“Come along her own age came out of the door.

with me." Presently Hetty overtook her.

“ Where are you

* How far is it?" asked the little girl cautiously. going?" she asked.

“ To Haslemere." The child stared at her in surprise.

“Why, that's about twenty miles. We shouldn't wait a moment I'd tell you,” she cried to Hetty. get there to-night, and mother'd think I was lost.

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“If you'd

I must have my sixpence! You're a thief! Give it to me, I say!” crying bitterly.

While the little girl was crying and scolding, Hetty, tightly clasping the coin, had turned round, and was walking quickly towards the wood.

She walked along pretty briskly for her-her usual pace being something like a snail's ; but evening was drawing on, and it began to grow very dark in the wood. Still, there was nothing for it but to get home as fast as she could, for there was no house but the cottage anywhere near, and it was not likely they would give her shelter. She wondered whether the cottage folk really only had tea and bread-and-butter for their Sunday ; if so, they would have only bread-and-butter now, without the tea. Hetty felt a little uncomfortable. The little girl called her a thief. But that was nonsense, because she was going to pay it back ; and, of course, she must get home, even if they didn't have tea. Tea wasn't much. She didn't care about it.

Twenty miles to go. It was no good walking ; she'd never get home. She must run.

But try as she would, her legs wouldn't go. They had just the same sort of feeling about them as when she had tried to stand still, only in the other way. She seemed quite to have forgotten the way to start off. They were as obstinate as she was herself, and that was saying something.

" I should like to beat them,” she thought angrily. “Why don't they do what they're wanted to? Obstinate things !"

It was no use calling them names ; they didn't go a bit the faster.

It came into her mind that if she got rid of the sixpence she would most likely set off running again. But that was a horrible alternative. She recalled with a shudder the long run she had already had, and she didn't know which she disliked the most, the running or not being able to run; besides, after the trouble she'd had to get the sixpence, she could not bring herself to throwing it away. If the little girl were anywhere near she would give it back. She plodded on through the dusky glades of the forest, which were growing so dark that she began to tremble at every sound among the branches.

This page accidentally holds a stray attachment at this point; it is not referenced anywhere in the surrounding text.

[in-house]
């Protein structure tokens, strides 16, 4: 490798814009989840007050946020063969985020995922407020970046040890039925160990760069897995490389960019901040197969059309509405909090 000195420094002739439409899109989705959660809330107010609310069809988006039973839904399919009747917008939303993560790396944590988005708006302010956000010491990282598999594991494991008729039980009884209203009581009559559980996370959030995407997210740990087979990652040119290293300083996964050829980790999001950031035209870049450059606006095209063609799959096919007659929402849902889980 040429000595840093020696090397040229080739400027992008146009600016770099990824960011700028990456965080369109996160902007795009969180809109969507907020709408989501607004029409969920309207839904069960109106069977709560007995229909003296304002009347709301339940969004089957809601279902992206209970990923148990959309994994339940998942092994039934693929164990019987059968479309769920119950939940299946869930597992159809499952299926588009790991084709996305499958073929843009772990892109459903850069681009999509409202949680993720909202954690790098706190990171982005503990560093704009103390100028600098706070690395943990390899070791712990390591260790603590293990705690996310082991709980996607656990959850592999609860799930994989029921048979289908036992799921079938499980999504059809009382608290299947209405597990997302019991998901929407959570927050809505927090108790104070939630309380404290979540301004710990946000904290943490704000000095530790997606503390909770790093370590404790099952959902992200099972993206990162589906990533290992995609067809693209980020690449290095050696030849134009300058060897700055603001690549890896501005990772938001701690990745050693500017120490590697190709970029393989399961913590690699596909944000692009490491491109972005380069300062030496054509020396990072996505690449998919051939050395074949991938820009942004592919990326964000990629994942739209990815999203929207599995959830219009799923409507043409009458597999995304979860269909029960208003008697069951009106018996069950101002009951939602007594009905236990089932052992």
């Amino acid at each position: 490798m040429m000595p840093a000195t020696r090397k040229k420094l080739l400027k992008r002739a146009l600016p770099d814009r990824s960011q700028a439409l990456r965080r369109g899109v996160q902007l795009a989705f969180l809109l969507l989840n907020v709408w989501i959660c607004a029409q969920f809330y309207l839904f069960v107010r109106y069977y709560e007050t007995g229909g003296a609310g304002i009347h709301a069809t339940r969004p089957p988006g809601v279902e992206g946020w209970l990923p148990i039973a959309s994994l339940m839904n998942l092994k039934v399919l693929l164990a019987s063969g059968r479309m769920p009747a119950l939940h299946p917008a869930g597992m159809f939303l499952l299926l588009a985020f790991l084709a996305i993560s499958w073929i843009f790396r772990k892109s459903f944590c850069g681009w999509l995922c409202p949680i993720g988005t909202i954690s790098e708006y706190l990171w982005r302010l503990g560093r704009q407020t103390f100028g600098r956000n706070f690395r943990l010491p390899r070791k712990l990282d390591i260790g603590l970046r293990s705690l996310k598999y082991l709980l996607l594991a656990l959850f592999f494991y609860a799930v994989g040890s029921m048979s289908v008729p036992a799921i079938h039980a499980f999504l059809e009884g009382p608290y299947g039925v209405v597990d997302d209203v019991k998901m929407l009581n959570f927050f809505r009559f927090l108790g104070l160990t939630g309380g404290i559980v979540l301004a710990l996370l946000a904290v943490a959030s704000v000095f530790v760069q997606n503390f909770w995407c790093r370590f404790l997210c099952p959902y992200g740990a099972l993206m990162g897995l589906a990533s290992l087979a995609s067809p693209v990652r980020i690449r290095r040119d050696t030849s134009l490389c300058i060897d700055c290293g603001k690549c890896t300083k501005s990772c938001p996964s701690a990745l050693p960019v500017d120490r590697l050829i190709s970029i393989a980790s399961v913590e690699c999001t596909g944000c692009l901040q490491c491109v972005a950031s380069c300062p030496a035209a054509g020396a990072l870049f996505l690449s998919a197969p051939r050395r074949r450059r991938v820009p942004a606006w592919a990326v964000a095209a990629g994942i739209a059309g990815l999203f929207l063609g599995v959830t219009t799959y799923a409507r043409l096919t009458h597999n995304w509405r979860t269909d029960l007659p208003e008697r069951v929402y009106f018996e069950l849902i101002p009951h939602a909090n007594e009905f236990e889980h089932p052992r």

As she walked along with difficulty, for she was dreadfully tired and footsore, she heard the distant sound of a dog barking. She listened eagerly, hoping it might be one of her father's dogs, who would conduct her safely home.

The sounds came nearer and louder, but they seemed to have an angry growl in them. Suddenly there flashed into her mind some words out of an old book she had been reading the day before.

“ The forests of England formerly abounded with wolves. There are still some to be found in the sombre depths of lonely woods, far removed from human habitations."

There could be no doubt that it was a wolf. Without a moment's hesitation, Hetty flung the sixpence int@ the deep tangled undergrowth, and to her intense relief found herself speeding away through the dark forest, heedless of roots and low hanging branches.

But the faster she ran the faster the wolf came after her. It was to be a race between them, and Hetty remembered with consternation that he had four legs to her two.

I wish I could describe Hetty's feelings while this grim race was going on. How her heart beat with terror, and the dreadful feeling of loneliness and despair as the baying came nearer, and she believed every moment she would be torn to pieces by that ravening wolf, with no one near to succour her, or even know the dreadful fate that had be. fallen her.

And it didn't seem likely that poor Hetty would get home. The wolf came nearer and nearer yet ; it was impossible for her to run faster. She was almost dropping with fatigue now, aching in every limb, and with a sort of numbness all over her.

Still she sped on, with that dreadful pitter-patter ever following. Suddenly she felt her frock seized, and with a cry of horror she looked round, to behold the great mild eyes of Bruin, her father's hound.

How it happened she could not tell, but presently she felt herself lifted in some one's arms, and worn out with fatigue, she dropped off into a sweet sleep.

That some one must have carried her home, for when she awoke she was lying wrapped up outside her own bed, feeling so beautifully rested, all except the aching in her limbs.

“Well, Hetty, how do you feel ?” asked her mother.

“Very nice, except the ache,” Hetty replied, with a long-drawn sigh of relief. “But after running so much--forty miles nearly--"

“ Running ! ” said her mother. “What do you mean, child ? "

But Hetty only replied, “I wonder how I can find the sixpence? Would you let me have one to pay the fine till I do? I don't think I could run any more. But I ought to give it back to the little girl first, I think.”

I don't know what you're talking about,” said her mother. “Have you been dreaming ?

“Oh, no! I never dreamt anything when I went to sleep. But who picked me up in the wood ?" she asked ; "and how did I get here, mamma?”